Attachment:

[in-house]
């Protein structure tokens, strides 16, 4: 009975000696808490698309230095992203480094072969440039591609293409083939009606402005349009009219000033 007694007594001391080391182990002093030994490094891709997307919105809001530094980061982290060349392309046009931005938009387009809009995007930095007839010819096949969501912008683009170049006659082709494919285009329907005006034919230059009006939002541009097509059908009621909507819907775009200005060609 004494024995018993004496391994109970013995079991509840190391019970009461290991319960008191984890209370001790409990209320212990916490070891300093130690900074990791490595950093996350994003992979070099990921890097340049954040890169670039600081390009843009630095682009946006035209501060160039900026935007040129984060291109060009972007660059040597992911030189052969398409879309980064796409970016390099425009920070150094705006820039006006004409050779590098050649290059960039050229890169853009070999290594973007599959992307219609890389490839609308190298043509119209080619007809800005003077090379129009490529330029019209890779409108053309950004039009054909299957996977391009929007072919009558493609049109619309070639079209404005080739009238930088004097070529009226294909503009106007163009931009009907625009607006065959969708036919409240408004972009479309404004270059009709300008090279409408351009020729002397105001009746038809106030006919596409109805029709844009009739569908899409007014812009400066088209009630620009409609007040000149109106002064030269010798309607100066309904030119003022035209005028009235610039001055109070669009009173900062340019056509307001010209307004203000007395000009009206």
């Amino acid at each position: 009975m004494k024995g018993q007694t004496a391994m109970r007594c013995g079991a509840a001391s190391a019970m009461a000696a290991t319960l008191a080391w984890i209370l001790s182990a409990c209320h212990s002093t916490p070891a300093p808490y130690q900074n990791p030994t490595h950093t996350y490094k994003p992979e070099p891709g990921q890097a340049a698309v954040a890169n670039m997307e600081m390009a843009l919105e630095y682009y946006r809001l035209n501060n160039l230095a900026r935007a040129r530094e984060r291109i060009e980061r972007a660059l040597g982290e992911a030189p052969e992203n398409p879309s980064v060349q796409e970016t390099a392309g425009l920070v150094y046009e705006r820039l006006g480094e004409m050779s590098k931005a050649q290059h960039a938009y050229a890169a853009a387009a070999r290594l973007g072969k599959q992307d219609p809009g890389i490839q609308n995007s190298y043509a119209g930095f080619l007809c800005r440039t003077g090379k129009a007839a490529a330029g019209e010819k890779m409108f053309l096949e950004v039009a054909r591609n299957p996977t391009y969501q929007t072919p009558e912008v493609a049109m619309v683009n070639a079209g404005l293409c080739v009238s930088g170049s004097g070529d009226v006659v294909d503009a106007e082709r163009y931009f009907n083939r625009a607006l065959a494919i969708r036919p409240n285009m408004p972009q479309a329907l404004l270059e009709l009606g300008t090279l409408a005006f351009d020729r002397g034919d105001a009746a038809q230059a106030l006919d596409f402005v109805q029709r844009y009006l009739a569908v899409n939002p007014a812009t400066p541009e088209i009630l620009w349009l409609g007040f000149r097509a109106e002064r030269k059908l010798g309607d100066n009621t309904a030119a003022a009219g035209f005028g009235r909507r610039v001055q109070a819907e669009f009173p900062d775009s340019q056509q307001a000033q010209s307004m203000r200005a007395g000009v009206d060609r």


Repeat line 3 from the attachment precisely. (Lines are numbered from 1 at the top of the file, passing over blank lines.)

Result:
């Amino acid at each position: 009975m004494k024995g018993q007694t004496a391994m109970r007594c013995g079991a509840a001391s190391a019970m009461a000696a290991t319960l008191a080391w984890i209370l001790s182990a409990c209320h212990s002093t916490p070891a300093p808490y130690q900074n990791p030994t490595h950093t996350y490094k994003p992979e070099p891709g990921q890097a340049a698309v954040a890169n670039m997307e600081m390009a843009l919105e630095y682009y946006r809001l035209n501060n160039l230095a900026r935007a040129r530094e984060r291109i060009e980061r972007a660059l040597g982290e992911a030189p052969e992203n398409p879309s980064v060349q796409e970016t390099a392309g425009l920070v150094y046009e705006r820039l006006g480094e004409m050779s590098k931005a050649q290059h960039a938009y050229a890169a853009a387009a070999r290594l973007g072969k599959q992307d219609p809009g890389i490839q609308n995007s190298y043509a119209g930095f080619l007809c800005r440039t003077g090379k129009a007839a490529a330029g019209e010819k890779m409108f053309l096949e950004v039009a054909r591609n299957p996977t391009y969501q929007t072919p009558e912008v493609a049109m619309v683009n070639a079209g404005l293409c080739v009238s930088g170049s004097g070529d009226v006659v294909d503009a106007e082709r163009y931009f009907n083939r625009a607006l065959a494919i969708r036919p409240n285009m408004p972009q479309a329907l404004l270059e009709l009606g300008t090279l409408a005006f351009d020729r002397g034919d105001a009746a038809q230059a106030l006919d596409f402005v109805q029709r844009y009006l009739a569908v899409n939002p007014a812009t400066p541009e088209i009630l620009w349009l409609g007040f000149r097509a109106e002064r030269k059908l010798g309607d100066n009621t309904a030119a003022a009219g035209f005028g009235r909507r610039v001055q109070a819907e669009f009173p900062d775009s340019q056509q307001a000033q010209s307004m203000r200005a007395g000009v009206d060609r």